According to Lithuanian officials, the incident occurred as six Russian IL-76 military aircraft flew from mainland Russia to its Baltic Sea exclave of Kaliningrad. Two of the planes deviated from their flight plans, entered Lithuania’s airspace over its territorial waters at 22:50 p.m. and 23:10 p.m. and stayed there for up to 2 minutes before heading on to Kaliningrad.
The defense ministry said that Lithuanian airspace had been violated above the Curonian Spit.
According to Karoblis, NATO fighter-jets were not scrambled to escort the six IL-76 aircraft as the Russian planes flew according to pre-filed plans, maintained contact with air traffic controllers and had their onboard transponders on. US fighter-jets patrolling Baltic airspace from Siauliai did not have enough time to react to the border violation.
The United States in late August deployed seven fighter-jets to the Siauliai air base, three more than normally used for the air policing mission. Four Belgian fighter-jests are also currently deployed in Estonia.
Over 50 vessels and 20 aircraft were at sea off the coast of Sweden taking part in the international exercise Northern Coasts which started on September 8.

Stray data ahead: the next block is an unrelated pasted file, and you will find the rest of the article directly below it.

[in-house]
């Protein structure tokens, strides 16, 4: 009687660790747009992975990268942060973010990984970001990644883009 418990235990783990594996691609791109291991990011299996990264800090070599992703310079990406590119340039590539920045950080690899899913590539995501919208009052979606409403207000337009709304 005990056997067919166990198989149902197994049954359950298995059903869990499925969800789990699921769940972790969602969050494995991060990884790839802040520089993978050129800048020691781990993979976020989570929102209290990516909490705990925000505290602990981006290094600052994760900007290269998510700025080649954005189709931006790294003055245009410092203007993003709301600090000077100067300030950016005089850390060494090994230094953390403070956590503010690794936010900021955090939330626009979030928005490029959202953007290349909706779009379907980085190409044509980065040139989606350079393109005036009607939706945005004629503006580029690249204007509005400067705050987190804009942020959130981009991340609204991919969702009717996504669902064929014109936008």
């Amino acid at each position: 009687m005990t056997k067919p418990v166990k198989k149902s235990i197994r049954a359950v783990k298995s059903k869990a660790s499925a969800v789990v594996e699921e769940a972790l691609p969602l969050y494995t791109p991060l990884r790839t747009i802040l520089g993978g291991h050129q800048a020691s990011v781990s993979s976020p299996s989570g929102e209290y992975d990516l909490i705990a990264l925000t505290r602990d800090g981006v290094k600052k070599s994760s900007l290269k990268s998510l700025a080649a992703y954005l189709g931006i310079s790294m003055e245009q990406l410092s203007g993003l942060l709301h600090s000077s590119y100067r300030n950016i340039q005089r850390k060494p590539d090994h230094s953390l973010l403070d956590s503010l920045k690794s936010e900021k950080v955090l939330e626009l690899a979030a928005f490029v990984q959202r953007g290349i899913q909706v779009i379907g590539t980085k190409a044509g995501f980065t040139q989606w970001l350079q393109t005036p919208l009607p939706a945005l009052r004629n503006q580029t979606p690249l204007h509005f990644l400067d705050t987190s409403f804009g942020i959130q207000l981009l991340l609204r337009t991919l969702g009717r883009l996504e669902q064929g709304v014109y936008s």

NOCO 2017 is an exercise that focuses on increasing the navies’ ability to operate together during war and crisis management situations.
The exercise runs through September 21 and is based on a fictitious high-intensity conflict scenario, within the framework of an international force with UN mandate.
Countries taking part in the drill include Belgium, Denmark (with command and support ship HDMS Absalon and frigate HDMS Niels Juel, Germany (with frigate FGS Bayern, mine countermeasure ships Pegnitz, Siegburg and Sulzbach-Rosenberg, and tender Elbe, Estonia, Finland (with minelayer Uusimaa), France, Canada, Croatia, Latvia (with minelayer Virsaitis), Lithuania, the Netherlands (with frigates Tromp and Evertsen), Norway (with SNMG1 flagship HNoMS Otto Sverdrup, two Skjold-class corvettes and minesweeper Hinnøy) Poland (with frigate Generał Kazimierz Pułaski and corvette Kaszub), Portugal, Sweden (with patrol ship Carlskrona, stealth-corvettes Karlstad und Härnösund), Spain and the USA.
“The Baltic Sea Region is of major strategic importance for NATO. The region includes six Allied nations and two important NATO partners in addition to Russia,” said Flag Commander Petter Kammerhuber, who leads the NATO Force SNMG1 this fall.
In addition to providing an opportunity for all participants to hone their interoperability, Northern Coasts will test the initial operational capability (IOC) of the Swedish-Finnish Naval Task Group. The two countries spent the past couple years preparing to achieve IOC in 2017.
Now in its tenth edition, the German-organized exercise Northern Coasts has a different host country every year. The previous two editions of the exercise were hosted by Germany in 2015 and Denmark in 2016.
Russia and China will deploy 11 ships and two submarines to take part in the second stage of their joint naval exercise, Maritime Cooperation-2017, a Pacific Fleet spokesman said on Sunday.
The second stage of the exercise will begin on Monday in the Sea of Okhotsk and the Sea of Japan.